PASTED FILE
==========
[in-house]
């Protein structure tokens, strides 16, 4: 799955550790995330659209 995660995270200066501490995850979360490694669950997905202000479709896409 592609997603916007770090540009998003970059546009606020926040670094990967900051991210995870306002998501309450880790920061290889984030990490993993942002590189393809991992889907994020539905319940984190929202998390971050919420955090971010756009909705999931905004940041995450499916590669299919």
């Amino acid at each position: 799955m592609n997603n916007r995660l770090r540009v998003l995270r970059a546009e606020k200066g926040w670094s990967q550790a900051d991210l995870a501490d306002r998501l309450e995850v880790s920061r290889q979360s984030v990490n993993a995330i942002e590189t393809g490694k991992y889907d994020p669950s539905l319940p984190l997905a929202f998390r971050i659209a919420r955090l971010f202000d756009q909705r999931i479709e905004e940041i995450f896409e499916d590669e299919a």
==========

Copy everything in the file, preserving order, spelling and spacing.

[in-house]
């Protein structure tokens, strides 16, 4: 799955550790995330659209 995660995270200066501490995850979360490694669950997905202000479709896409 592609997603916007770090540009998003970059546009606020926040670094990967900051991210995870306002998501309450880790920061290889984030990490993993942002590189393809991992889907994020539905319940984190929202998390971050919420955090971010756009909705999931905004940041995450499916590669299919």
């Amino acid at each position: 799955m592609n997603n916007r995660l770090r540009v998003l995270r970059a546009e606020k200066g926040w670094s990967q550790a900051d991210l995870a501490d306002r998501l309450e995850v880790s920061r290889q979360s984030v990490n993993a995330i942002e590189t393809g490694k991992y889907d994020p669950s539905l319940p984190l997905a929202f998390r971050i659209a919420r955090l971010f202000d756009q909705r999931i479709e905004e940041i995450f896409e499916d590669e299919a």